In a speech before the United Nations Security Council, youth activist Ramiz Bakhtiar from Afghanistan delivered the hopes and expectations of young Afghans about the peace process in the country. Bakhtiar is alumni of the Young Leaders Forum (YLF), a program by Friedrich-Ebert-Stiftung established in 2004 that brings together a unique group of graduate students as well as up-and-coming young professionals from diverse backgrounds: political activists, civil servants, scholars, journalists, young entrepreneurs. We render here Bakhtiar’s speech in its entirety.
It’s a great honor to speak at the United Nations Security Council in my capacity as the Afghan Youth Representative to the United Nations.
In a time that many Afghans feel forgotten by the international community and overwhelmed by a merciless war you are communicating an important message to our people by giving a young Afghan this platform as well as expressing support to active participation of youth in decision making in line with Security Council Resolution 2250 and 2419.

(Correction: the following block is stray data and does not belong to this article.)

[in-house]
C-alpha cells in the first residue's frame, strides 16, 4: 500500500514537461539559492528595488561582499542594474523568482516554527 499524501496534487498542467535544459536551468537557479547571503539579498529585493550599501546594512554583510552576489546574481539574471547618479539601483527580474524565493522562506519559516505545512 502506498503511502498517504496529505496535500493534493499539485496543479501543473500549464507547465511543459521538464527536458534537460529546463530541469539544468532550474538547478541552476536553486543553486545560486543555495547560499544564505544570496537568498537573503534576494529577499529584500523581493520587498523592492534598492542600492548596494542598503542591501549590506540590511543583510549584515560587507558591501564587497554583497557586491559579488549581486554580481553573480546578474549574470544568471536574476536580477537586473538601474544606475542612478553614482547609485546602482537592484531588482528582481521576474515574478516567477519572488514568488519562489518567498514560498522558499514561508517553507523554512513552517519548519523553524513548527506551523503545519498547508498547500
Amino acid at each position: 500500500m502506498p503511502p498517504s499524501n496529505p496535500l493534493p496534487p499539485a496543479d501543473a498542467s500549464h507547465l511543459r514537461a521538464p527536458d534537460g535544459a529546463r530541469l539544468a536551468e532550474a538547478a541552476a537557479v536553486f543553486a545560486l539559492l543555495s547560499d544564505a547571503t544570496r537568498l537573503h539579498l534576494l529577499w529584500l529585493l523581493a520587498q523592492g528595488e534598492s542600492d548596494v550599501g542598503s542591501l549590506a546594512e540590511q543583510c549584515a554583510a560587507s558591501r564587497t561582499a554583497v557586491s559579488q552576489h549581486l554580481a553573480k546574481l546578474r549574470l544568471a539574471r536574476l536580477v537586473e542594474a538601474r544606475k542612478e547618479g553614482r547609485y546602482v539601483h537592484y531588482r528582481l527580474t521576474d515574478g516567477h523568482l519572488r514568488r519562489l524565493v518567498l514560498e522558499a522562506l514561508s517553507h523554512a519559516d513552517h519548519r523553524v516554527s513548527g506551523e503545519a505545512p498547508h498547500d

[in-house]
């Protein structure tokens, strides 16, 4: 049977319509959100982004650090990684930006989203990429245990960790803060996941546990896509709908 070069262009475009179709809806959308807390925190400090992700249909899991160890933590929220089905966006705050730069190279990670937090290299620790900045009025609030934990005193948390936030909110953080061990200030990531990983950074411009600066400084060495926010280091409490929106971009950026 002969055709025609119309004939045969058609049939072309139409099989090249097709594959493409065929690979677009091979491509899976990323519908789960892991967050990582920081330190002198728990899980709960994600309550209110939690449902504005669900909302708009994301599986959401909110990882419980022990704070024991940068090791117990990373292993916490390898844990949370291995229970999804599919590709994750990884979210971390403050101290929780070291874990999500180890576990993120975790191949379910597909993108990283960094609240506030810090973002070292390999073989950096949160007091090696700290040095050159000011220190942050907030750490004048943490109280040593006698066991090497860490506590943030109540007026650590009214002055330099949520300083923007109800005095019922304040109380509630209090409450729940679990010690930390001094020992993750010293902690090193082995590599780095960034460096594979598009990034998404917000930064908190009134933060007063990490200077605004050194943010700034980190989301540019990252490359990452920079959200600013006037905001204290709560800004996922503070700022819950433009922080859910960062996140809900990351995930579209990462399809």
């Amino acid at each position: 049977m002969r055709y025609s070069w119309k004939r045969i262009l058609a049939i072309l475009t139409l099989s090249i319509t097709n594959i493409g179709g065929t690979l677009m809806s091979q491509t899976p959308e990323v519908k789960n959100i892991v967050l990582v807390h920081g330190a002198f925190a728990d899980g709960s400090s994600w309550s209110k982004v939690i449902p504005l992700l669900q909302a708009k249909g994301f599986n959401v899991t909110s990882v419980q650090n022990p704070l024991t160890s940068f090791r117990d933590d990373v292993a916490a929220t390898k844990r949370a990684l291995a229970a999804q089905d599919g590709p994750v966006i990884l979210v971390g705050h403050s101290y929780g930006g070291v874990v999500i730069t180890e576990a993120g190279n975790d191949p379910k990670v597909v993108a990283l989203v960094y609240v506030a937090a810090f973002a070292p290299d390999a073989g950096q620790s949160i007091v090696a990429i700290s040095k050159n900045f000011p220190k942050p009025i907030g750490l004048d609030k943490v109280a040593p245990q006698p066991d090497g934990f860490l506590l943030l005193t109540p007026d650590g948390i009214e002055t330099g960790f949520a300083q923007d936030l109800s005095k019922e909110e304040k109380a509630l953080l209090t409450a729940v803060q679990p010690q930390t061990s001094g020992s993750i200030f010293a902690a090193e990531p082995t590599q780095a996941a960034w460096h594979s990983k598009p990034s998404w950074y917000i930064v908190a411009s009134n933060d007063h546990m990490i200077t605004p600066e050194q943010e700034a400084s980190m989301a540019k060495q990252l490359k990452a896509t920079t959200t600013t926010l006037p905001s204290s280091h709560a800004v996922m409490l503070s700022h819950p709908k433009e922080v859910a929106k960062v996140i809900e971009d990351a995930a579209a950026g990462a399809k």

I realize that this is an opportunity to draw attention to the more complex and nuanced reality of Afghanistan as someone living and working in that country as a youth activist.
Afghanistan has suffered so much and for so long: It’s our reality! I’m pleased to say that it’s also a reality that our resilience, progress and aspirations keep us focused to work for a better tomorrow.
We are not a failed nation, we are a resilient nation that is tested and challenged the way very few other nations have ever been. We ourselves are not only the victims of global terrorism, but we are fighting against it on behalf of all you. Afghans are at the frontlines of the battle against the common enemy of all of us.
"We are not a failed nation, we are a resilient nation that is tested and challenged the way very few other nations have ever been."
The young generation of Afghanistan shares common values and interests with our global partners and friends that allow us to strengthen and deepen our partnership with our friends in the region and with our allies throughout the world.
Two third of Afghanistan’s population is under the age of 25. They rarely remember the Taliban time, let alone the regimes before that. They belong to a new Afghanistan. They have similar ambitions as their fellow youth in other parts of the world. The youth of Afghanistan are different in their way of thinking, in their approach and the way they define and see our relationship with the world in the coming 10 to 20 years. They are your true partners who do not just expect permanent dependency on the rest of the world, but trying hard for interdependency, trust and cooperation.